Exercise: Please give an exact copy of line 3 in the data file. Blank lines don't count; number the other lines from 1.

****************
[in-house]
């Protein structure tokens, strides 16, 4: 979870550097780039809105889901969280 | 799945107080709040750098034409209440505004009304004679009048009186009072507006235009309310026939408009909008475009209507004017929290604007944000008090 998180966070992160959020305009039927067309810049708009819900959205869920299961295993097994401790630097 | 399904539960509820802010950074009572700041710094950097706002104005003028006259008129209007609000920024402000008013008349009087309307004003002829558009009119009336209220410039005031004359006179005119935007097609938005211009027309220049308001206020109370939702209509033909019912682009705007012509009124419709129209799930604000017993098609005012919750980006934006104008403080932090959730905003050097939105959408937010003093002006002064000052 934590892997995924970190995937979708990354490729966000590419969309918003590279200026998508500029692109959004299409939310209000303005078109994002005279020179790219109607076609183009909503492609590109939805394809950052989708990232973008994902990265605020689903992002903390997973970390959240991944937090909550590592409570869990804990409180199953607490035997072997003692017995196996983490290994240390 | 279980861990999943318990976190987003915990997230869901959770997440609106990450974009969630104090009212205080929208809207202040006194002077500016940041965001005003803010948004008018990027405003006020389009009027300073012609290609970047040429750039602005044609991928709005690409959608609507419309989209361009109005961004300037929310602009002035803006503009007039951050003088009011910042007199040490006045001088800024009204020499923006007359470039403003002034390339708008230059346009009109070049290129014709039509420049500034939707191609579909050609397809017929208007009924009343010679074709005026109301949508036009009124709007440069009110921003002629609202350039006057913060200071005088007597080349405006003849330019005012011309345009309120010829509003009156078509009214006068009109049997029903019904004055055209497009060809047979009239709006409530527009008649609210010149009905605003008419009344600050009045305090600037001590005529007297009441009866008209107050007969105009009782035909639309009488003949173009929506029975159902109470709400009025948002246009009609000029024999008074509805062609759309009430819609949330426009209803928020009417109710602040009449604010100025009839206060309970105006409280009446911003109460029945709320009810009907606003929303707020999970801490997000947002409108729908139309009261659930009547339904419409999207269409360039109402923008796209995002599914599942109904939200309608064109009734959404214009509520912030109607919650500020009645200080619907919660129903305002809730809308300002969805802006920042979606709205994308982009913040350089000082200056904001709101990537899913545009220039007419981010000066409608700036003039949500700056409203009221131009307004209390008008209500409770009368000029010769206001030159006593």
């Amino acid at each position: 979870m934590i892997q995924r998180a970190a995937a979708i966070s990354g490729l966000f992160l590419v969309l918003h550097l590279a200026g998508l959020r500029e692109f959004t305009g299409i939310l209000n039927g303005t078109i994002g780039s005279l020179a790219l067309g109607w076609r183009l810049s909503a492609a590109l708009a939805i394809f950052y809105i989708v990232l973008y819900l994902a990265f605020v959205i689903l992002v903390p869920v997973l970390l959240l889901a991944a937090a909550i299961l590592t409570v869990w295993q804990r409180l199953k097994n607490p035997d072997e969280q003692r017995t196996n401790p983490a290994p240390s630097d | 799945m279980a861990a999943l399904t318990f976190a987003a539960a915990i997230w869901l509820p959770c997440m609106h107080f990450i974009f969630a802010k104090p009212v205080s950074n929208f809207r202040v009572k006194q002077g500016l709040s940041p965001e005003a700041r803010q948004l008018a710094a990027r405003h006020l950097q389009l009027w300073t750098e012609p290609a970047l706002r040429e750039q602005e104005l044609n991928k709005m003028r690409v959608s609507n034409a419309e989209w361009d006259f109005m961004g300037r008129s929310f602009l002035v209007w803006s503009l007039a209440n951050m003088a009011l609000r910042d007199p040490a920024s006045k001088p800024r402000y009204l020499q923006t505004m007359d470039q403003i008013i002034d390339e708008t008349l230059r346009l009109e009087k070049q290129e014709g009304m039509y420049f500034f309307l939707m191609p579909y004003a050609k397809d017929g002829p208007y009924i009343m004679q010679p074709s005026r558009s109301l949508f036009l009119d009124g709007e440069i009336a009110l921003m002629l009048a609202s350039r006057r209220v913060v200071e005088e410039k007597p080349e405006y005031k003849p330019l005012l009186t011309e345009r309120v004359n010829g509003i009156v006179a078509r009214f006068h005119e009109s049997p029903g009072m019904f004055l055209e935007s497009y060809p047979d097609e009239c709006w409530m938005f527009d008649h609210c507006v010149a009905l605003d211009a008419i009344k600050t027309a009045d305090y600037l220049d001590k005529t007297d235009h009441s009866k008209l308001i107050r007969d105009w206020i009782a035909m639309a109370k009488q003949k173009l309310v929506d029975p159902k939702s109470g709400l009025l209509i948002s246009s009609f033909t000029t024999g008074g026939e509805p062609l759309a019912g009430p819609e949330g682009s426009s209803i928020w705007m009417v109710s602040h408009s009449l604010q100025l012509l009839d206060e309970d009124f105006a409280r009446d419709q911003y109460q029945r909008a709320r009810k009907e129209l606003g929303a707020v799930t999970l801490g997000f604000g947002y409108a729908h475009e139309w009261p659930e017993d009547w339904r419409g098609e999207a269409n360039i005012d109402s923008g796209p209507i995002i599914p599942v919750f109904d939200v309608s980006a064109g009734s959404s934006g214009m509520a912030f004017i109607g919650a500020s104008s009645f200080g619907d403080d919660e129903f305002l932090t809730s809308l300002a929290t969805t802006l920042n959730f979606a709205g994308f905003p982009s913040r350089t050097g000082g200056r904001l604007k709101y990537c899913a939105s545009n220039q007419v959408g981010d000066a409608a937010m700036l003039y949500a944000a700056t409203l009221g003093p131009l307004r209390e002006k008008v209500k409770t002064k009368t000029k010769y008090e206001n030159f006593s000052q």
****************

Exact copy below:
């Amino acid at each position: 979870m934590i892997q995924r998180a970190a995937a979708i966070s990354g490729l966000f992160l590419v969309l918003h550097l590279a200026g998508l959020r500029e692109f959004t305009g299409i939310l209000n039927g303005t078109i994002g780039s005279l020179a790219l067309g109607w076609r183009l810049s909503a492609a590109l708009a939805i394809f950052y809105i989708v990232l973008y819900l994902a990265f605020v959205i689903l992002v903390p869920v997973l970390l959240l889901a991944a937090a909550i299961l590592t409570v869990w295993q804990r409180l199953k097994n607490p035997d072997e969280q003692r017995t196996n401790p983490a290994p240390s630097d | 799945m279980a861990a999943l399904t318990f976190a987003a539960a915990i997230w869901l509820p959770c997440m609106h107080f990450i974009f969630a802010k104090p009212v205080s950074n929208f809207r202040v009572k006194q002077g500016l709040s940041p965001e005003a700041r803010q948004l008018a710094a990027r405003h006020l950097q389009l009027w300073t750098e012609p290609a970047l706002r040429e750039q602005e104005l044609n991928k709005m003028r690409v959608s609507n034409a419309e989209w361009d006259f109005m961004g300037r008129s929310f602009l002035v209007w803006s503009l007039a209440n951050m003088a009011l609000r910042d007199p040490a920024s006045k001088p800024r402000y009204l020499q923006t505004m007359d470039q403003i008013i002034d390339e708008t008349l230059r346009l009109e009087k070049q290129e014709g009304m039509y420049f500034f309307l939707m191609p579909y004003a050609k397809d017929g002829p208007y009924i009343m004679q010679p074709s005026r558009s109301l949508f036009l009119d009124g709007e440069i009336a009110l921003m002629l009048a609202s350039r006057r209220v913060v200071e005088e410039k007597p080349e405006y005031k003849p330019l005012l009186t011309e345009r309120v004359n010829g509003i009156v006179a078509r009214f006068h005119e009109s049997p029903g009072m019904f004055l055209e935007s497009y060809p047979d097609e009239c709006w409530m938005f527009d008649h609210c507006v010149a009905l605003d211009a008419i009344k600050t027309a009045d305090y600037l220049d001590k005529t007297d235009h009441s009866k008209l308001i107050r007969d105009w206020i009782a035909m639309a109370k009488q003949k173009l309310v929506d029975p159902k939702s109470g709400l009025l209509i948002s246009s009609f033909t000029t024999g008074g026939e509805p062609l759309a019912g009430p819609e949330g682009s426009s209803i928020w705007m009417v109710s602040h408009s009449l604010q100025l012509l009839d206060e309970d009124f105006a409280r009446d419709q911003y109460q029945r909008a709320r009810k009907e129209l606003g929303a707020v799930t999970l801490g997000f604000g947002y409108a729908h475009e139309w009261p659930e017993d009547w339904r419409g098609e999207a269409n360039i005012d109402s923008g796209p209507i995002i599914p599942v919750f109904d939200v309608s980006a064109g009734s959404s934006g214009m509520a912030f004017i109607g919650a500020s104008s009645f200080g619907d403080d919660e129903f305002l932090t809730s809308l300002a929290t969805t802006l920042n959730f979606a709205g994308f905003p982009s913040r350089t050097g000082g200056r904001l604007k709101y990537c899913a939105s545009n220039q007419v959408g981010d000066a409608a937010m700036l003039y949500a944000a700056t409203l009221g003093p131009l307004r209390e002006k008008v209500k409770t002064k009368t000029k010769y008090e206001n030159f006593s000052q």